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Paying Rent

Official Government Report: It’s Damn Near Impossible to Find an Apartment in NYC

So far, the official government position has been to do jack shit about it.

1:30 PM EST on February 9, 2024

A close-up of a row of apartment buildings.

(Aleks Marinkovic / Unsplash)

Just how bad is the housing crisis in this town? New York City's housing vacancy rate is 1.4 percent, the lowest it has been since the City started this survey of housing availability in 1968.

These new figures come courtesy of the latest New York City Housing and Vacancy Survey, which is conducted every three years by the City's Department of Housing and Preservation.

In their release accompanying the study, HPD plainly states that "New York City’s supply of available housing simply cannot keep up with the demand to live here."

According to the survey, which was conducted from January through June of 2023, there were just 33,210 units available for rent out of a total stock of 2,357,000.

Unsurprisingly, the survey found, the poorer you are, the tougher it is to find an affordable place to live, with "affordability" categorized as paying 30 percent or less of your income on rent.

"The net rental vacancy rate remained extremely limited at the lowest rent levels," the report states. "For units renting for less than $1,100 (the bottom quartile of rents in 2023), it was 0.39 percent. For units renting for $1,100 to $1,649 (the second quartile), it was 0.91 percent."

Notably, the last time the survey was conducted in 2021, the vacancy rate was a record-high 4.54 percent thanks in large part to the pandemic. But according to the survey, the availability of apartments for less than $1,649/month were "statistically the same" as they are today.

HPD's press release states that the survey is "used to determine the continued need for rent control and rent stabilization." If that's true: Where do our most powerful elected officials stand on passing the strong tenant protection bills—i.e. Good Cause Eviction—that have stalled in Albany for more than a year?

In the release, Mayor Eric Adams states that "we need more tools to house our neighbors, protect tenants, and deliver the affordability New Yorkers deserve," but he has been cagey on whether he supports Good Cause Eviction. In December, Adams told Crain's that he'd support a deal that included Good Cause and a renewal of tax breaks for developers like 421-a. But earlier this month during a visit to Albany, Adams told state lawmakers that he'd support "a version of tenant protection."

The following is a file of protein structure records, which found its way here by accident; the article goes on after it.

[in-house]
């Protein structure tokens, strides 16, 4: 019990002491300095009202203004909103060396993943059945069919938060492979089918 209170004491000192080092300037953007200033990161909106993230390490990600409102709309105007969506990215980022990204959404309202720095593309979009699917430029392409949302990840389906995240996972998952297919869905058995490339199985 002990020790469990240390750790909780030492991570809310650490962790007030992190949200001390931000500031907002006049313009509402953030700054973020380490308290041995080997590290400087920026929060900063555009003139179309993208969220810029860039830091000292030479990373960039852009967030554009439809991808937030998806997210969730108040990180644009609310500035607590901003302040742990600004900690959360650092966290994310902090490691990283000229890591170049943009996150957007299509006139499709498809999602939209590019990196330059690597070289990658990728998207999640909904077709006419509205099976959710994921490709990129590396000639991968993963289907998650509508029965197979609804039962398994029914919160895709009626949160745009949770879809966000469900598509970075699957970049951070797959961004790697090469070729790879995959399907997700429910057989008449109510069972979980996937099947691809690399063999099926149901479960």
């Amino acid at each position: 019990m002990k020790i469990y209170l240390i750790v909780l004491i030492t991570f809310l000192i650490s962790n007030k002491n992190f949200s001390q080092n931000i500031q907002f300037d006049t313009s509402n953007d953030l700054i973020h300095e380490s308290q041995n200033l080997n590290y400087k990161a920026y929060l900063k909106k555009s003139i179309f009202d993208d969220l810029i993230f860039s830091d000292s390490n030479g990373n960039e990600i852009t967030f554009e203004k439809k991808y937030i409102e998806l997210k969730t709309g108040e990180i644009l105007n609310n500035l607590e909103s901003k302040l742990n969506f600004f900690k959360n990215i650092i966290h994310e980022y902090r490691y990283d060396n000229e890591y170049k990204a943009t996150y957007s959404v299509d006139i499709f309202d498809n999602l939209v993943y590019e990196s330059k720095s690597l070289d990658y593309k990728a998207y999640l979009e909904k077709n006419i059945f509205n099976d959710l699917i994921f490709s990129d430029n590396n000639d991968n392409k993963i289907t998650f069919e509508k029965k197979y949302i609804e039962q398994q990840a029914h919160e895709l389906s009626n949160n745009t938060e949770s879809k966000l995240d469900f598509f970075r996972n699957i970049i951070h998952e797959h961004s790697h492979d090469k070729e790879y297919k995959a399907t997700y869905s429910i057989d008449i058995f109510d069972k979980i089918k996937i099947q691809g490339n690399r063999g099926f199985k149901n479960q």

Adams doesn't really hold that many cards here. The players are the leaders of the state legislature—Assembly Speaker Carl Heastie, State Senate Majority Leader Andrea Stewart-Cousins—and Governor Kathy Hochul. Heastie and Stewart-Cousins both back tenant protections, though only Stewart-Cousins has said explicitly that she supports a deal with Good Cause in it.

Governor Hochul has basically eschewed tenant protections altogether, and insisted that the only way out of the housing crisis is to build more housing, and entice communities to make it easier to do so.

"Here's what I know: Spending more money, or insisting on new regulations will not get us out of the deep hole dug by decades of inaction, or overcome the lack of courage to do simply what is required," Hochul said during her State of the State address last month. "Already, New York has vastly more regulated housing stock than any other states, but it still hasn't meant more homes for people. And that's where the status quo has failed. It's a Band-Aid when we need reconstructive surgery."

On Friday, Hochul used the vacancy report as a news peg to trumpet the 5,300 units of housing being built with her own personally-guaranteed 421-a breaks in Gowanus, 1,400 of them "affordable." Her release does not mention anything about tenant protections.

"New Yorkers are facing the lowest vacancy rates in six decades while costs continue to rise—they can’t afford to wait for solutions to the housing crisis," Hochul said in an accompanying statement. "The only way to fix this crisis is to build our way out, and until we have a statewide solution, I will keep working to give Mayor Adams and leaders across our state the tools they need to let them build."

Also unmentioned in the governor's release: a bill sponsored by Brooklyn State Assemblymember Emily Gallagher and Harlem State Senator Cordell Cleare to create a state housing authority to create "social housing" divorced from rapacious profit motives.

You can read the whole housing survey here.

Oh, gee, here's an interesting chart:

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